Here’s the next part of the story I posted a few days ago. . . .

Xen told himself that it didn’t matter anymore, as he watched the ship come closer to its final destination.

He turned to Tok and Raguan. You guys okay?

Raguan nodded, “yeah.” Then turned to Tok and said, “You okay, man?”

Tok didn’t let go of the handles, his hands still clenched tightly. He nodded, short, jerky nods.

Xen looked around the room. It was a mess. Scattered pieces of the T.V. lay on the floor, surrounded by sheets, pillows, chairs and trash.

He took a deep breath. The worst was over now.

Suddenly, Xen felt like his head was splitting. The loudest sound he’d ever heard, for sure. He looked out the window, still reeling from the blast of sound.

He saw the ship, or what was left of it, shattered and broken on the ground. It had crumpled on impact, throwing up dirt, debris, fire, and metal. It had crashed through the trees, leaving a gaping hole in the green. Small fires had caught around the initial crater, and there were several large craters where other pieces had landed. On one side of the main clearing, the twin engines had turned into twin infernos. Blazing away, a thick stream of smoke began to rise above the canopy.

“There it goes,” murmured Raguan.

Xen scoffed and continued to stare out the window. He could see the other pods, spread out for miles and miles. The farthest were dots on the horizon.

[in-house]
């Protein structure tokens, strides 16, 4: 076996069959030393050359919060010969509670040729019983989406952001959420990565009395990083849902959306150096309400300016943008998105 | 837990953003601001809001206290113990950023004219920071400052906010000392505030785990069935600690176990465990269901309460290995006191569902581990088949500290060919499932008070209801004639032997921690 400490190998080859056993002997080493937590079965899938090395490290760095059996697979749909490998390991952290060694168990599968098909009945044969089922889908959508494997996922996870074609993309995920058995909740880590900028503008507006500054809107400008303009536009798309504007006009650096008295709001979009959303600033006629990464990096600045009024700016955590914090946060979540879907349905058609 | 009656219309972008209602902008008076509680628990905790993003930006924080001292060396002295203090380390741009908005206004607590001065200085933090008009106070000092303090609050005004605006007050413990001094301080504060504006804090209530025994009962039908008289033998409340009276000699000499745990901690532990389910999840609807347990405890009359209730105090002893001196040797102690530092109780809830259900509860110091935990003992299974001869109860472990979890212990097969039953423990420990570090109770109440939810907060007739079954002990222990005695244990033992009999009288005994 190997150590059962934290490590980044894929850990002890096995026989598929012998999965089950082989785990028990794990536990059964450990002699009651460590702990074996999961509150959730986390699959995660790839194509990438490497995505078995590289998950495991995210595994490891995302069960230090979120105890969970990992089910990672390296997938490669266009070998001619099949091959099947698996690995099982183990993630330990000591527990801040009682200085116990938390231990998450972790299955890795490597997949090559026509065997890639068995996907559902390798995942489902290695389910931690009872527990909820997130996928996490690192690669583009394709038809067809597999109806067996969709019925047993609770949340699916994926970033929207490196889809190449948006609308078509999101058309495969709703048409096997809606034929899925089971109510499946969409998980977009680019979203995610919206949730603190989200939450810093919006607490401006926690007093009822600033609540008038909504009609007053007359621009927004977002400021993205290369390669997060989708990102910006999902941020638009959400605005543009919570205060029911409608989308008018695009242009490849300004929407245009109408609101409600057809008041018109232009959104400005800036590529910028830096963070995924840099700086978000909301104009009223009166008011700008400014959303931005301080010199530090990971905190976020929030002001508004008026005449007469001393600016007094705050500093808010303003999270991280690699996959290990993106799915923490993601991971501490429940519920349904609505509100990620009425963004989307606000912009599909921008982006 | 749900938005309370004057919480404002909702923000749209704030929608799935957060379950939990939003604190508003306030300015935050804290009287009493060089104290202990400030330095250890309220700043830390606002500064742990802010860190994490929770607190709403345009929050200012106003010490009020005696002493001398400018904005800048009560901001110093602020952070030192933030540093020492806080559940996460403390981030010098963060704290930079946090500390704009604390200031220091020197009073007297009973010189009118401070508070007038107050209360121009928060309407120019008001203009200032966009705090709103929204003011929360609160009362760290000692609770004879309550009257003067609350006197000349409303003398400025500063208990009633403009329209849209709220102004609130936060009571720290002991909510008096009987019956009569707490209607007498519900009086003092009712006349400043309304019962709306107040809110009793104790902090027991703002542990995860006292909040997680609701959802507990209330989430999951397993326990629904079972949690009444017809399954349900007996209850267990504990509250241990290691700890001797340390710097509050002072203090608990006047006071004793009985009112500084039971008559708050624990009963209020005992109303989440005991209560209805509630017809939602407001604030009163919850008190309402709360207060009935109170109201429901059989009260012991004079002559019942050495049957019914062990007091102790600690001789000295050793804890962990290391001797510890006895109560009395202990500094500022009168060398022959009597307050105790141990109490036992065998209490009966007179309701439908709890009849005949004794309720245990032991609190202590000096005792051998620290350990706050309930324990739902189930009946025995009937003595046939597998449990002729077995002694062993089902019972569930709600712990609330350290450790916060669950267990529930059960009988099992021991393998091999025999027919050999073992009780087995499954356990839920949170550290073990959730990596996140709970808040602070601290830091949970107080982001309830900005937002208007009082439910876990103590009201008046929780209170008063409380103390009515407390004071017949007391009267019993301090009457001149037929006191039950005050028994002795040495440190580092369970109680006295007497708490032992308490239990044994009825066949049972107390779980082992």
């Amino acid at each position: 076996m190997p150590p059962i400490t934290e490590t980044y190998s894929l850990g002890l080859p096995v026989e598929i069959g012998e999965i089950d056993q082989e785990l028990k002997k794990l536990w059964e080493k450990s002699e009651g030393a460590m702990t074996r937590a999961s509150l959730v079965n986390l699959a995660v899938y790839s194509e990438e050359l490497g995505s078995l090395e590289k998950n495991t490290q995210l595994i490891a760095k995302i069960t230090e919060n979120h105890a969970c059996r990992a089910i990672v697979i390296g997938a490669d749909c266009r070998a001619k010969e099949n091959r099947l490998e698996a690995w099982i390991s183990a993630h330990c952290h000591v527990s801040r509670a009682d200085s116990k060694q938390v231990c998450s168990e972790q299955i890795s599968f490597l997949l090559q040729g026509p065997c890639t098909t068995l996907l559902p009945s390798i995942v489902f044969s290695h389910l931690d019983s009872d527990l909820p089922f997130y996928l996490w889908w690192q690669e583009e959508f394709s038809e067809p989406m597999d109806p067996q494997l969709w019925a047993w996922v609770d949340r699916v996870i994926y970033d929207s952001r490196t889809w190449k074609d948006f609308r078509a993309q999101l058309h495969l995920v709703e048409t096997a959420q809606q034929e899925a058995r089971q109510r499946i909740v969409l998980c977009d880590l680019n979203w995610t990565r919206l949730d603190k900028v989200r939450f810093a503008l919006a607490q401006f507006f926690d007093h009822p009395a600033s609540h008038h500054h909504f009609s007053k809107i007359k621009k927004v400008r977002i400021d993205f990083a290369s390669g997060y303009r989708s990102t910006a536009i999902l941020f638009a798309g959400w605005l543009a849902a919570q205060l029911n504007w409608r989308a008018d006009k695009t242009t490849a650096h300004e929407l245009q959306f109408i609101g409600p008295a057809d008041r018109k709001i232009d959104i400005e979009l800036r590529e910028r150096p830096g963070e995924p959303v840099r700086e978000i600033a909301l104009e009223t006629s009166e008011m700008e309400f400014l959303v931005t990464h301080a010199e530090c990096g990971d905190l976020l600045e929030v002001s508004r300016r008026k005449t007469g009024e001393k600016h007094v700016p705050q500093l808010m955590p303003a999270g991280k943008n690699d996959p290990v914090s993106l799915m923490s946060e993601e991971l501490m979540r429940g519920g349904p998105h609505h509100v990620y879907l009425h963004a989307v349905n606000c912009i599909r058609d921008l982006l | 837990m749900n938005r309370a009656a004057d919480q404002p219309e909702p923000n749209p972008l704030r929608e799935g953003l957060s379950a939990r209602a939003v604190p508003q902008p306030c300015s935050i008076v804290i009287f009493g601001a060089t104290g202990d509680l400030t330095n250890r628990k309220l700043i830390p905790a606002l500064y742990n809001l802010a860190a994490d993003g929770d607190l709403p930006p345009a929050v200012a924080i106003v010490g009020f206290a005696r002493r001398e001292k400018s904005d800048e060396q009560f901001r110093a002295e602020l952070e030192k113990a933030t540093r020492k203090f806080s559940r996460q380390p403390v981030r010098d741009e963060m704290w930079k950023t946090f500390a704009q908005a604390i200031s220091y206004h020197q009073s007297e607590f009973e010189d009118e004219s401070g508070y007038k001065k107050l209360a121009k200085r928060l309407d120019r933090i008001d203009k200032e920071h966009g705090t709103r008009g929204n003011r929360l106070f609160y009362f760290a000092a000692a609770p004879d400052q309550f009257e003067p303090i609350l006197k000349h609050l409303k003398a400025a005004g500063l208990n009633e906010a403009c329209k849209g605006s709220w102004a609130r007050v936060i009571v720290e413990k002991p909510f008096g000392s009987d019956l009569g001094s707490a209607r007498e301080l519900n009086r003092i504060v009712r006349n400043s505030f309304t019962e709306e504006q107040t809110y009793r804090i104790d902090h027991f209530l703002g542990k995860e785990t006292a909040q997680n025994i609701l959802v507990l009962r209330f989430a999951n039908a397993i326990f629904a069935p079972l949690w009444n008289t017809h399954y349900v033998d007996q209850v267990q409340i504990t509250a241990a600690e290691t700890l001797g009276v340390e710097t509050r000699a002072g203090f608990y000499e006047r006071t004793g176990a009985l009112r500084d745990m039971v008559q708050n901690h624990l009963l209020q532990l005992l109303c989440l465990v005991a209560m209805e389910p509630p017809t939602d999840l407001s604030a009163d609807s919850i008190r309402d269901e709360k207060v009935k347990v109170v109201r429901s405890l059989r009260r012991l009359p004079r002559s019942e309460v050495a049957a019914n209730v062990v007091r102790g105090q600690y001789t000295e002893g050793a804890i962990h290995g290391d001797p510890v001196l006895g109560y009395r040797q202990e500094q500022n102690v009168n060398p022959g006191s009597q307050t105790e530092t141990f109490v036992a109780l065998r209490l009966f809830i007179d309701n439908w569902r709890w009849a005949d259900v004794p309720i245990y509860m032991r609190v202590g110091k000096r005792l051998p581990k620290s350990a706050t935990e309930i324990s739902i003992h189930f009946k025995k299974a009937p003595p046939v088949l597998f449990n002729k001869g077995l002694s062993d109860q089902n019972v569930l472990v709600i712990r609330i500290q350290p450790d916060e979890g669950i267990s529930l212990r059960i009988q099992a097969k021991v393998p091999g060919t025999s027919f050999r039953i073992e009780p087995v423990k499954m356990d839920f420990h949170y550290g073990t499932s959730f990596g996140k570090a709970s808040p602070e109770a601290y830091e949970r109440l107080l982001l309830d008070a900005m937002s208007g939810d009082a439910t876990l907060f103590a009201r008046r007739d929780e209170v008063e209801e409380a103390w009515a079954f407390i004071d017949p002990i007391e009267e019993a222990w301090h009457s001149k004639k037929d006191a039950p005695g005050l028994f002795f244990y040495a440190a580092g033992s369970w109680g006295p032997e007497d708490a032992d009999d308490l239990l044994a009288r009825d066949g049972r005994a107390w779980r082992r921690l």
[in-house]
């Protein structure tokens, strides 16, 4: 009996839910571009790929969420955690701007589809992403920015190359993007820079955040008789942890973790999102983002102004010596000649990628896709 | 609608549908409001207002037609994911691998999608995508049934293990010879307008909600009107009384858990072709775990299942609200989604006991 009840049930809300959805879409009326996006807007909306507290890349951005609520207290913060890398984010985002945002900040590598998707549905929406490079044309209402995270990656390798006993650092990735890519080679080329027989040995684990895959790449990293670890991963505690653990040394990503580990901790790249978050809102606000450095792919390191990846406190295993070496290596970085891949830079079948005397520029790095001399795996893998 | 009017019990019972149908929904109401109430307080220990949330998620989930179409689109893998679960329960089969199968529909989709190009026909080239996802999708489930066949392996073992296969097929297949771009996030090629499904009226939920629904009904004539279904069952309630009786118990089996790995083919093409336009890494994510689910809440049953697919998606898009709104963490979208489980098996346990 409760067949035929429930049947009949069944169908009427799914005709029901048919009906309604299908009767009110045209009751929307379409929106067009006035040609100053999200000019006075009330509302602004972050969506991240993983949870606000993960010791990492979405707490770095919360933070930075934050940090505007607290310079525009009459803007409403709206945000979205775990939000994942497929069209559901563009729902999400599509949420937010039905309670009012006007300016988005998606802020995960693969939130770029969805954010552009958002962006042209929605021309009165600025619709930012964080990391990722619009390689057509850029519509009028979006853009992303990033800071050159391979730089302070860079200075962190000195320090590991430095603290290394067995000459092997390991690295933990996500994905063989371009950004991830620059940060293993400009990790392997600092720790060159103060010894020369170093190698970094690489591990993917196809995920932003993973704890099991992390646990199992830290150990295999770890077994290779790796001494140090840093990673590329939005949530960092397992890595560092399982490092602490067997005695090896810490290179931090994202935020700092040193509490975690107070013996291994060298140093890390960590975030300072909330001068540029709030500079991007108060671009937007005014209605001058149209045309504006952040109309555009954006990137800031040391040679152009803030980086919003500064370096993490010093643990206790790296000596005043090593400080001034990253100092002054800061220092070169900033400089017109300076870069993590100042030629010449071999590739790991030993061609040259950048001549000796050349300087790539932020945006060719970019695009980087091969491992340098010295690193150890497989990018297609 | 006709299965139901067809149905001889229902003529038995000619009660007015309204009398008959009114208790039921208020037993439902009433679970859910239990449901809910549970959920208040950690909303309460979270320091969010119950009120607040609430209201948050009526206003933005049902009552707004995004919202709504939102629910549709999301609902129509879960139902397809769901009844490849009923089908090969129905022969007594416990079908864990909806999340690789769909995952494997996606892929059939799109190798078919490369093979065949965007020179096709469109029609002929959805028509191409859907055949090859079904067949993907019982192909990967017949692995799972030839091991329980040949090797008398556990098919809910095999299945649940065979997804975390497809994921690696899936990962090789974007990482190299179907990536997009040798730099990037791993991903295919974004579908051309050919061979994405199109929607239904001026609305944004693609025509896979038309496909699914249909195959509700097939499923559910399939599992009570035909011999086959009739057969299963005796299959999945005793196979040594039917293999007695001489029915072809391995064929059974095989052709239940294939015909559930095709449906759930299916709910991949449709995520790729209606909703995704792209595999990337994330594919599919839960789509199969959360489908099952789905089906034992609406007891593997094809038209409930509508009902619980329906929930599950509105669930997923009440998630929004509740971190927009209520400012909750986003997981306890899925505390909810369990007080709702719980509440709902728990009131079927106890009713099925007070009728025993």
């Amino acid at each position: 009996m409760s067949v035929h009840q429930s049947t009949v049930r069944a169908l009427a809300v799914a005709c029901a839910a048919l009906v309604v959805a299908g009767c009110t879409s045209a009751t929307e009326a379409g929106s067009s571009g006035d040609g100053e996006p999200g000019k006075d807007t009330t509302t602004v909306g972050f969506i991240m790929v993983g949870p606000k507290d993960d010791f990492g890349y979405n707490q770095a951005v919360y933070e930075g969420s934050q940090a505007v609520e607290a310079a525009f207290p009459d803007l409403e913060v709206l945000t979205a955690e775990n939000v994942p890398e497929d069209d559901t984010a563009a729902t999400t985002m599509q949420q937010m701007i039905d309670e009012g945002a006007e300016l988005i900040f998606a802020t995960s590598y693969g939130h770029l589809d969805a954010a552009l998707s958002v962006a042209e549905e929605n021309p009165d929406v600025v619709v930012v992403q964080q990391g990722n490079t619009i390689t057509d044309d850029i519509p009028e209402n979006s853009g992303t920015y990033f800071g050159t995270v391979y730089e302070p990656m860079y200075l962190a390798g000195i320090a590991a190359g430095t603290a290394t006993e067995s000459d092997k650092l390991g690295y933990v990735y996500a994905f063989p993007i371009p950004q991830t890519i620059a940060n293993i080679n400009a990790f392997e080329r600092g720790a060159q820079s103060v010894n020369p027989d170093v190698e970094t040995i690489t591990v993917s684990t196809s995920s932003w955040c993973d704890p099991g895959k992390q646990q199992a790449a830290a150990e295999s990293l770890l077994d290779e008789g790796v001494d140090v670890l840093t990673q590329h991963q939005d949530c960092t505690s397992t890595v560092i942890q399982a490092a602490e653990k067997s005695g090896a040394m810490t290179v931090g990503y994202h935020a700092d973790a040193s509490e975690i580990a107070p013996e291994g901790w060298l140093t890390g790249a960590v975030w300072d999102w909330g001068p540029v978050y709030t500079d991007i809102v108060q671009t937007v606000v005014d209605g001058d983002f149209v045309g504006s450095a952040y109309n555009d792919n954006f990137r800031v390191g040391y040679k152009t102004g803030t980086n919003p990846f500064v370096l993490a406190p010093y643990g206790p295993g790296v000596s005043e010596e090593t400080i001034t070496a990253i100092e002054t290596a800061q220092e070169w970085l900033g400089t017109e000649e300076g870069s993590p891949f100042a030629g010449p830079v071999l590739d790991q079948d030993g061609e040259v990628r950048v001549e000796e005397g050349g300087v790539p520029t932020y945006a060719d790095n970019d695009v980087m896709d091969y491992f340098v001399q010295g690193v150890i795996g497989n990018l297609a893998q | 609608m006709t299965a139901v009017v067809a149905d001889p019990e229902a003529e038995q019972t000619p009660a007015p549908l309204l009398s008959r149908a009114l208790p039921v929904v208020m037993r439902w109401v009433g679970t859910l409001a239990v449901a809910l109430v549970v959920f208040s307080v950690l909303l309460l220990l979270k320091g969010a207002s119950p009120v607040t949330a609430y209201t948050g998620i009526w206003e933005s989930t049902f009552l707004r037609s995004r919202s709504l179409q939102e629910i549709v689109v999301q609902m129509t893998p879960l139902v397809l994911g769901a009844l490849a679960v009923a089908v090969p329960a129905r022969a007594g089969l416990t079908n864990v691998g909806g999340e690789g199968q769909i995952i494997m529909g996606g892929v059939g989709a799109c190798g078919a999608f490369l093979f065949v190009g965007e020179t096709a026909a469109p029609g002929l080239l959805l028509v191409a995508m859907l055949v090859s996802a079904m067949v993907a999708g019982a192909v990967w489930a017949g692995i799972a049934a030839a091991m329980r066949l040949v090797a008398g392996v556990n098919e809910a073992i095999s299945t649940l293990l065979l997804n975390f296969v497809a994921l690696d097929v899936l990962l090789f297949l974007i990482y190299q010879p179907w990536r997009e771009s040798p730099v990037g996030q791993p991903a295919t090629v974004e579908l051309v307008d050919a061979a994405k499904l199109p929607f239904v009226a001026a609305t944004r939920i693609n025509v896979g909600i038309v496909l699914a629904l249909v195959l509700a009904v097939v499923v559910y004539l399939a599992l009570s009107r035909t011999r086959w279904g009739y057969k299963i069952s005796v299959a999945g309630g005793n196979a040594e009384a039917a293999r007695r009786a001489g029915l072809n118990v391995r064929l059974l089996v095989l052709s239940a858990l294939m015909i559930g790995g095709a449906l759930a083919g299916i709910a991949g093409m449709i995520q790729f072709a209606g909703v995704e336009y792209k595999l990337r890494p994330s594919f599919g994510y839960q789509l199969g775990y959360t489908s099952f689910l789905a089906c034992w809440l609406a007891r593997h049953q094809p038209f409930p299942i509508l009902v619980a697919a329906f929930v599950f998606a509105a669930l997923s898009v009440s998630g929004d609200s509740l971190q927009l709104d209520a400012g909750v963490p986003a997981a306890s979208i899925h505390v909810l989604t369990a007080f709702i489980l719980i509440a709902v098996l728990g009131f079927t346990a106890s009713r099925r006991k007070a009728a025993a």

Xen couldn’t think of a worse landing scenario. He felt numb inside, still in shock. He didn’t know what to think or how to feel yet.

The canopy was fast approaching, and the pod pushed down on the top leaves and broke through. The pod bumped one final time as it came to rest in the trees, stuck halfway in the top layer of leaves. The door attempted to slide to the side, but got stuck halfway, and gave up with a mechanical hiss.

Xen looked at Tok and Raguan.

“Guess we should. . . .“

“Yeah.” Raguan nodded, eyes fixed on the door.

Xen unlatched his safety belt and stood up. He walked across the room, stepping over a chair, and looked out the wedged door. He saw thick smoke rising like a gravestone for the ship. He crouched on the edge of the floor and peered into the dense leaves as Tok and Raguan got to their feet as well.

He couldn’t even see the forest floor. The trees were thick and knotted. He couldn’t tell where one tree began and the other ended. It was like a living net.

“We should make our way to the ship; regroup with the others,” Tok suggested.

The two other boys nodded in agreement and Xen slid off the ledge and onto the nearest tree. He stood and balanced while he helped the twins get onto the branch. They agreed that it’d be much quicker walking along the top of the trees than trying to climb down and walk on the ground. Xen couldn’t tell how far the ground was from where they were, and he didn’t want to get stuck between two trunks half way down.

They began the trek, jumping from branch to branch. They were thick enough to put an entire foot on, so slipping or losing balance wasn’t much of a problem. The only problem they had was that where the branches were thick enough to walk on, leaves made visibility almost impossible. They kept direction by staring at the steady stream of smoke rising from the wreckage.

I have to go! I’ll be back!